States often violate international agreements, both accidentally and intentionally. To process complaints efficiently, states can create formal, pretrial procedures in which governments can negotiate with litigants before a case ever goes to court. If disputes are resolved during pretrial negotiations, it can be very difficult to tell what has happened. Are governments coming into compliance? If so, are they only doing so when they have accidentally committed a violation or even when they are intentionally resisting? Or are challenges simply being dropped? This paper presents a formal model to address these questions. We develop our theory in the context of the European Union (EU). To test our model, we collect a new dataset of over 13,000 Commission infringement cases against EU member states (2003–2013). Our results suggest that accidental and intentional noncompliance both occur, but that intentional noncompliance is more common in the EU. We find that the Commission is an effective, if imperfect, monitor and enforcer of international law. The Commission can correct intentional noncompliance, but not always. It strategically drops cases that it believes it is unlikely to win.
Little is known about the association of cortical Aβ with depression and anxiety among cognitively normal (CN) elderly persons.
We conducted a cross-sectional study derived from the population-based Mayo Clinic Study of Aging in Olmsted County, Minnesota; involving CN persons aged ≥ 60 years that underwent PiB-PET scans and completed Beck Depression Inventory-II (BDI-II) and Beck Anxiety Inventory (BAI). Cognitive diagnosis was made by an expert consensus panel. Participants were classified as having abnormal (≥1.4; PiB+) or normal PiB-PET (<1.4; PiB−) using a global cortical to cerebellar ratio. Multi-variable logistic regression analyses were performed to calculate odds ratios (OR) and 95% confidence intervals (95% CI) after adjusting for age and sex.
Of 1,038 CN participants (53.1% males), 379 were PiB+. Each one point symptom increase in the BDI (OR = 1.03; 1.00–1.06) and BAI (OR = 1.04; 1.01–1.08) was associated with increased odds of PiB-PET+. The number of participants with BDI > 13 (clinical depression) was greater in the PiB-PET+ than PiB-PET- group but the difference was not significant (OR = 1.42; 0.83–2.43). Similarly, the number of participants with BAI > 10 (clinical anxiety) was greater in the PiB-PET+ than PiB-PET− group but the difference was not significant (OR = 1.77; 0.97–3.22).
As expected, depression and anxiety levels were low in this community-dwelling sample, which likely reduced our statistical power. However, we observed an informative albeit weak association between increased BDI and BAI scores and elevated cortical amyloid deposition. This observation needs to be tested in a longitudinal cohort study.
Objectives: Human immunodeficiency virus (HIV) disproportionately affects Hispanics/Latinos in the United States, yet little is known about neurocognitive impairment (NCI) in this group. We compared the rates of NCI in large well-characterized samples of HIV-infected (HIV+) Latinos and (non-Latino) Whites, and examined HIV-associated NCI among subgroups of Latinos. Methods: Participants included English-speaking HIV+ adults assessed at six U.S. medical centers (194 Latinos, 600 Whites). For overall group, age: M=42.65 years, SD=8.93; 86% male; education: M=13.17, SD=2.73; 54% had acquired immunodeficiency syndrome. NCI was assessed with a comprehensive test battery with normative corrections for age, education and gender. Covariates examined included HIV-disease characteristics, comorbidities, and genetic ancestry. Results: Compared with Whites, Latinos had higher rates of global NCI (42% vs. 54%), and domain NCI in executive function, learning, recall, working memory, and processing speed. Latinos also fared worse than Whites on current and historical HIV-disease characteristics, and nadir CD4 partially mediated ethnic differences in NCI. Yet, Latinos continued to have more global NCI [odds ratio (OR)=1.59; 95% confidence interval (CI)=1.13–2.23; p<.01] after adjusting for significant covariates. Higher rates of global NCI were observed with Puerto Rican (n=60; 71%) versus Mexican (n=79, 44%) origin/descent; this disparity persisted in models adjusting for significant covariates (OR=2.40; CI=1.11–5.29; p=.03). Conclusions: HIV+ Latinos, especially of Puerto Rican (vs. Mexican) origin/descent had increased rates of NCI compared with Whites. Differences in rates of NCI were not completely explained by worse HIV-disease characteristics, neurocognitive comorbidities, or genetic ancestry. Future studies should explore culturally relevant psychosocial, biomedical, and genetic factors that might explain these disparities and inform the development of targeted interventions. (JINS, 2018, 24, 163–175)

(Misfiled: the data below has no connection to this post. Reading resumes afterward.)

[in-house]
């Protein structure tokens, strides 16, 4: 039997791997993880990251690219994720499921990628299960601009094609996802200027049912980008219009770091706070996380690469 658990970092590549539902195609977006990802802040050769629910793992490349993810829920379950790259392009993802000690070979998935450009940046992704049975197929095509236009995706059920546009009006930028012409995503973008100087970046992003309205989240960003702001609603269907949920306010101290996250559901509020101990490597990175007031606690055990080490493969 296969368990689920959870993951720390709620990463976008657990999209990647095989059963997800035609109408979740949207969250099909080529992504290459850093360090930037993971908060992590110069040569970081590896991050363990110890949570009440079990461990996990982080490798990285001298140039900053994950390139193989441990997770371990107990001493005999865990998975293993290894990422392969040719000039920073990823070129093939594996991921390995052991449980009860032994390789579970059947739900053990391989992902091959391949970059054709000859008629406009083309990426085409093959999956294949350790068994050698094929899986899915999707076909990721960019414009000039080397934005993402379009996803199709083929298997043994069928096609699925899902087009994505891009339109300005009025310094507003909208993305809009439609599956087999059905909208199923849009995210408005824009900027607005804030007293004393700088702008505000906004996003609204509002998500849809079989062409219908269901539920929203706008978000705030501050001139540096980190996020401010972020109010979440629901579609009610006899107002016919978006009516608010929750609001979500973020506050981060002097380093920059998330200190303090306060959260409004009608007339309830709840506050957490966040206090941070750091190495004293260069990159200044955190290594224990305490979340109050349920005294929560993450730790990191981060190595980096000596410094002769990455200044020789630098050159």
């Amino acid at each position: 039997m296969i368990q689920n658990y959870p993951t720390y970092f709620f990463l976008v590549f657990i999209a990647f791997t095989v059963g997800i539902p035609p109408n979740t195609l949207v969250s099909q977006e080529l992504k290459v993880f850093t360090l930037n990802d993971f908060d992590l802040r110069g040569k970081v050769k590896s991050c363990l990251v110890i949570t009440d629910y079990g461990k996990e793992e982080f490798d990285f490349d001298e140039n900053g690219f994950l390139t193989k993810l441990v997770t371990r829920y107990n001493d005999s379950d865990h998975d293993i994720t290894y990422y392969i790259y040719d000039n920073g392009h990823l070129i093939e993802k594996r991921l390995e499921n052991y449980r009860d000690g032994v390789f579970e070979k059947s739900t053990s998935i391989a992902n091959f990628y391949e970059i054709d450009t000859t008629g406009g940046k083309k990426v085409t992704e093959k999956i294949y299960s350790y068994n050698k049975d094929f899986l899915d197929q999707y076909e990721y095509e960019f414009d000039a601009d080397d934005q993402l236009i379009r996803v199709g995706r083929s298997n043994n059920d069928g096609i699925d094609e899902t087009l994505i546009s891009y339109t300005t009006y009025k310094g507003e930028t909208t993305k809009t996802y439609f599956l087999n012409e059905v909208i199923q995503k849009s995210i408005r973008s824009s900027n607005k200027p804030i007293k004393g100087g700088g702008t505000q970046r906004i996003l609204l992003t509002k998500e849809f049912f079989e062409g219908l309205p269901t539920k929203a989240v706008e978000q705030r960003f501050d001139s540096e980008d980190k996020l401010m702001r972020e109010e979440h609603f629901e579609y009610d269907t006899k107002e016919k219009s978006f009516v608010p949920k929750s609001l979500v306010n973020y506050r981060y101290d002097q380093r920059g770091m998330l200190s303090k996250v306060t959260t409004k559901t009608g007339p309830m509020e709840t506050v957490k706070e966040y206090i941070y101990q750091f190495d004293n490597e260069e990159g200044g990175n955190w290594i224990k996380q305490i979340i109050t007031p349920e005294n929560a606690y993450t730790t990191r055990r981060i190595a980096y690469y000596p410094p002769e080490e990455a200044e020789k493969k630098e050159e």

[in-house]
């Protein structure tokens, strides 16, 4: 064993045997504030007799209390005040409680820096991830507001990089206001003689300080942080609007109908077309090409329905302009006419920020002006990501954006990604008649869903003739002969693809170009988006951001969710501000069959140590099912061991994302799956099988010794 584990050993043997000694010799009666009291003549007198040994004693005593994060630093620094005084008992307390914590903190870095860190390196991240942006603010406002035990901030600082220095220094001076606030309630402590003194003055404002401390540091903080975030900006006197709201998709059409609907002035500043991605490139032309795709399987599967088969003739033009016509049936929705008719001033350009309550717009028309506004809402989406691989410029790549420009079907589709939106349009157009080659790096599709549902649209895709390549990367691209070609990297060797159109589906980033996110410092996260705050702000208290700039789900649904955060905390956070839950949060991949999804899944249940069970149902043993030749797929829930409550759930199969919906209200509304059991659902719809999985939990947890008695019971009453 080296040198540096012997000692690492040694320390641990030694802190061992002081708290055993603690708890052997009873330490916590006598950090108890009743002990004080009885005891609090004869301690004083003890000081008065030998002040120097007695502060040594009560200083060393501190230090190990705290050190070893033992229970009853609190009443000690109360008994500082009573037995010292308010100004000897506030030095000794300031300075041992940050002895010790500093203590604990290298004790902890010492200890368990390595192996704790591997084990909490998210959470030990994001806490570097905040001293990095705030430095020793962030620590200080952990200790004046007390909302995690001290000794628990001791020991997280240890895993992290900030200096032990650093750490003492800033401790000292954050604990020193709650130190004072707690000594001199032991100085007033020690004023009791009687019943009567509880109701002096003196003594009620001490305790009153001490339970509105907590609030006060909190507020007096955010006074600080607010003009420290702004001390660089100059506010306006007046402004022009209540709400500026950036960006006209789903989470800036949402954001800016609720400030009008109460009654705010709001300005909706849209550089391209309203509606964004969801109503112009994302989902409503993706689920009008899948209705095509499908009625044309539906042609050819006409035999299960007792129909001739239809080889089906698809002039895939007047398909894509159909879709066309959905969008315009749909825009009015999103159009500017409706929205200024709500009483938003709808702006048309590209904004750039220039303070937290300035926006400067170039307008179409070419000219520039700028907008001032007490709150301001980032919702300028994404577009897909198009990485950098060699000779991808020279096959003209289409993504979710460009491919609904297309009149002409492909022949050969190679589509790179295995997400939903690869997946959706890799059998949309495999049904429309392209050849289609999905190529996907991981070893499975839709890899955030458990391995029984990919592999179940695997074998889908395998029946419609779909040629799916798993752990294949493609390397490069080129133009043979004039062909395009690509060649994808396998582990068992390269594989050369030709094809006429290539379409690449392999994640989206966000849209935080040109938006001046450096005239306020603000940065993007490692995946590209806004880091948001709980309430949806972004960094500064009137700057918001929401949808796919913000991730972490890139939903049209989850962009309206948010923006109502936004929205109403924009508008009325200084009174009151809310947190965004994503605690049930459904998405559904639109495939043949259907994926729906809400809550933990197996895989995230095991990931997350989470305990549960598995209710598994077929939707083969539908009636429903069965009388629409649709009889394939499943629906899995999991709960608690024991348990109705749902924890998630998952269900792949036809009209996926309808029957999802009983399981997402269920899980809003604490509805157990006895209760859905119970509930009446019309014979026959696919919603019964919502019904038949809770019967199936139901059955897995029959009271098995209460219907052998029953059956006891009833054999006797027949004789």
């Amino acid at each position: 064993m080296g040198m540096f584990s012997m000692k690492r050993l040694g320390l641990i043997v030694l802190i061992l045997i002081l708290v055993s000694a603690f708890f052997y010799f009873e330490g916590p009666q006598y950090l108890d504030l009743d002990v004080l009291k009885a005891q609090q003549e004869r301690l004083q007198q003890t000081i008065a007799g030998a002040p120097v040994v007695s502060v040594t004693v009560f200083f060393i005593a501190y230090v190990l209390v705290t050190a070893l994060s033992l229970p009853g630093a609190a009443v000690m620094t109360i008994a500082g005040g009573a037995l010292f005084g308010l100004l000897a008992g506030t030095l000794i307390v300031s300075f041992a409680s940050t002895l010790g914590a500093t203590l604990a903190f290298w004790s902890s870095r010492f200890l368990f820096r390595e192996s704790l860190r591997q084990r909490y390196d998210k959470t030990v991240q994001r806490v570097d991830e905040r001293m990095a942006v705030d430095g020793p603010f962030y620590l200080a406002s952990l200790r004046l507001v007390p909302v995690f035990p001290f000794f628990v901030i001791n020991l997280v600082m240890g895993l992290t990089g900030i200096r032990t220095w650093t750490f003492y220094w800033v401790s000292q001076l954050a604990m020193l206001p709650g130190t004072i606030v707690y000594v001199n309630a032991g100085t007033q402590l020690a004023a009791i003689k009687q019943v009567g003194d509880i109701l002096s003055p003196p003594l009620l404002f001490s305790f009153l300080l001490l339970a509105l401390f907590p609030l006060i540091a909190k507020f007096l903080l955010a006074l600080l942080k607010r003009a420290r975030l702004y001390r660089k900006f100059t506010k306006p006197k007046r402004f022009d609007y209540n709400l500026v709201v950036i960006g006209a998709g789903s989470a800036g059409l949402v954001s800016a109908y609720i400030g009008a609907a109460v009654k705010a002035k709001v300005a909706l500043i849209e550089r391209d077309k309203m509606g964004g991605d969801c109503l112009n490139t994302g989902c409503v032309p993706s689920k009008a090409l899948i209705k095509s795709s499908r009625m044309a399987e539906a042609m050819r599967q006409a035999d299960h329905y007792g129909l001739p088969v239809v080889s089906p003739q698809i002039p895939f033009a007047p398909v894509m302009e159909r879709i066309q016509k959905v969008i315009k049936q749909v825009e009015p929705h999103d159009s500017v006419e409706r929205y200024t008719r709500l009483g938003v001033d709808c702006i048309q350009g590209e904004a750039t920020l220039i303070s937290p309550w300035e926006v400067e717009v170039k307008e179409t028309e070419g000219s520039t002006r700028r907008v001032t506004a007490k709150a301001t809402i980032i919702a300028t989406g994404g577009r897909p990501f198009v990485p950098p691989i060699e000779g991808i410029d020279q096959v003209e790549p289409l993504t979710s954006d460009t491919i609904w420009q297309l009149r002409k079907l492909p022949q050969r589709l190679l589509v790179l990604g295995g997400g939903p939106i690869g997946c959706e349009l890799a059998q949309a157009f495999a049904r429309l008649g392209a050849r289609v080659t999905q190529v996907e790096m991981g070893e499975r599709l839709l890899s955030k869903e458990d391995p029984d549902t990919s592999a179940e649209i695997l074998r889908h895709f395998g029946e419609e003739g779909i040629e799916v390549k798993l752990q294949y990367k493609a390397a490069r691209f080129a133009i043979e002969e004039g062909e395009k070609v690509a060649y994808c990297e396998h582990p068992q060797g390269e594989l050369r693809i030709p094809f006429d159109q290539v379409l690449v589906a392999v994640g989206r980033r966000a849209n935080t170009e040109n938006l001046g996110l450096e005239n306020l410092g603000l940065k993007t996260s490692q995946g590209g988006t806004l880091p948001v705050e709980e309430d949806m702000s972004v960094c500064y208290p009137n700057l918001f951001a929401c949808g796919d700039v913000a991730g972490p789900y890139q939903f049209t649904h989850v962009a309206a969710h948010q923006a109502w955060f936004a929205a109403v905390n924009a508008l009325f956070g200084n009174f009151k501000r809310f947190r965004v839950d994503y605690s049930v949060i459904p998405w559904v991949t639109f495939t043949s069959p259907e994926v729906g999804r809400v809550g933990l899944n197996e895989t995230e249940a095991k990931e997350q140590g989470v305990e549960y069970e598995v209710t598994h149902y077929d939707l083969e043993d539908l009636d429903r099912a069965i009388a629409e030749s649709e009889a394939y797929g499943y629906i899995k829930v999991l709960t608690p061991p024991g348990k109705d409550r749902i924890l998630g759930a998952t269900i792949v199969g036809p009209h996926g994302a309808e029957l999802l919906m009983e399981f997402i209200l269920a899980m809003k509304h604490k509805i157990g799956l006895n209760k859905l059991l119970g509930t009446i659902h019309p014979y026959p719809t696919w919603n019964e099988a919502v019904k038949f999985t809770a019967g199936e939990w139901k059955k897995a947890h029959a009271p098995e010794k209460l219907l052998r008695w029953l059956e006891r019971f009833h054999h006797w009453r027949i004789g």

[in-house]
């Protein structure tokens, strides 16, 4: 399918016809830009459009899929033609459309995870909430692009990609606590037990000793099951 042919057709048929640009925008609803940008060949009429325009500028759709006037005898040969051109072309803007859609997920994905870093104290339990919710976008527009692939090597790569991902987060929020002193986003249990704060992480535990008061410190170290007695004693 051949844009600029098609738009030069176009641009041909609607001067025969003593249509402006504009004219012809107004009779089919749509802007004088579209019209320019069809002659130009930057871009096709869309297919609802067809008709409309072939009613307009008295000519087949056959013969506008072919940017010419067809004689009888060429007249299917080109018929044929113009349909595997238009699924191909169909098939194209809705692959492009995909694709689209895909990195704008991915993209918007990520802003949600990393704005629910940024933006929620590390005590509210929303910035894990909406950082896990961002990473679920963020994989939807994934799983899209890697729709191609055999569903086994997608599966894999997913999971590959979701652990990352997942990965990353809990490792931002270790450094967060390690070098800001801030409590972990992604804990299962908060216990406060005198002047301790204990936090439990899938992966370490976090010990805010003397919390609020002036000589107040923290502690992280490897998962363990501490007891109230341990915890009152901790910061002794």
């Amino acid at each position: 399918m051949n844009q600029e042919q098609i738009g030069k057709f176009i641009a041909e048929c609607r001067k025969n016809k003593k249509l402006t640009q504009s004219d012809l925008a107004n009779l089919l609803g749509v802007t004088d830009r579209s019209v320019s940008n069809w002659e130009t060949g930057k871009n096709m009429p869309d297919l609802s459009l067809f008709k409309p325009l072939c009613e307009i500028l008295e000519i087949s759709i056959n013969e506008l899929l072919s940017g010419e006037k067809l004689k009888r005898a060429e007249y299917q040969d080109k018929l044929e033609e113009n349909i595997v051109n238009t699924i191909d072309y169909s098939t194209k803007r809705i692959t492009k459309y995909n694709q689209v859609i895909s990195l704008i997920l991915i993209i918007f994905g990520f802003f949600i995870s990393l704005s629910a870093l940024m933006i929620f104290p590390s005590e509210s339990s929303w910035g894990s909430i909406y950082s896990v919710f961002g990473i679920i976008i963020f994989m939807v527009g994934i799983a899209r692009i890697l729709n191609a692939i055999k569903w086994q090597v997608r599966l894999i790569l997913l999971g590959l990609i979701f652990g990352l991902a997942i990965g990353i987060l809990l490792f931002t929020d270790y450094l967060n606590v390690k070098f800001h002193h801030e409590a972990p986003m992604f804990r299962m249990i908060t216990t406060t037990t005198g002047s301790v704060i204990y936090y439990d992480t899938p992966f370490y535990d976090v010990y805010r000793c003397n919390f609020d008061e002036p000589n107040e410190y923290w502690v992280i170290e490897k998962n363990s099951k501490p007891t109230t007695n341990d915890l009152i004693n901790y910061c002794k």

Beginning in 1999, Curtis Signorino challenged the use of traditional logits and probits analysis for testing discrete-choice, strategic models. Signorino argues that the complex parametric relationships generated by even the simplest strategic models can lead to wildly inaccurate inferences if one applies these traditional approaches. In their stead, Signorino proposes generating stochastic formal models, from which one can directly derive a maximum likelihood estimator. We propose a simpler, alternative methodology for theoretically and empirically accounting for strategic behavior. In particular, we propose carefully and correctly deriving one's comparative statics from one's formal model, whether it is stochastic or deterministic does not particularly matter, and using standard logit or probit estimation techniques to test the predictions. We demonstrate that this approach performs almost identically to Signorino's more complex suggestion.